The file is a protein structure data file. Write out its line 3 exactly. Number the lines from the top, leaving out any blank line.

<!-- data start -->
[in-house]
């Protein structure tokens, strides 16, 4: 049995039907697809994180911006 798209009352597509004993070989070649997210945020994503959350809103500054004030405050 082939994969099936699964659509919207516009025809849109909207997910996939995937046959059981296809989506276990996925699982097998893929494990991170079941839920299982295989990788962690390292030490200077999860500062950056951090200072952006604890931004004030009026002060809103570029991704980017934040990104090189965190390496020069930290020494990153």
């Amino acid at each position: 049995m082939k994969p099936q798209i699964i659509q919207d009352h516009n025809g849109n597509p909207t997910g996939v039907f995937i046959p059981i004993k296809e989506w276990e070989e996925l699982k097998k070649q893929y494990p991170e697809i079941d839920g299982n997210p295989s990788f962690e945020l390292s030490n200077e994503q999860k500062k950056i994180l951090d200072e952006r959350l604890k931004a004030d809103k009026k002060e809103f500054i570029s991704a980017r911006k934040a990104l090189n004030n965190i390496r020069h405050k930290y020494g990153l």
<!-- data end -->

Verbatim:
């Amino acid at each position: 049995m082939k994969p099936q798209i699964i659509q919207d009352h516009n025809g849109n597509p909207t997910g996939v039907f995937i046959p059981i004993k296809e989506w276990e070989e996925l699982k097998k070649q893929y494990p991170e697809i079941d839920g299982n997210p295989s990788f962690e945020l390292s030490n200077e994503q999860k500062k950056i994180l951090d200072e952006r959350l604890k931004a004030d809103k009026k002060e809103f500054i570029s991704a980017r911006k934040a990104l090189n004030n965190i390496r020069h405050k930290y020494g990153l």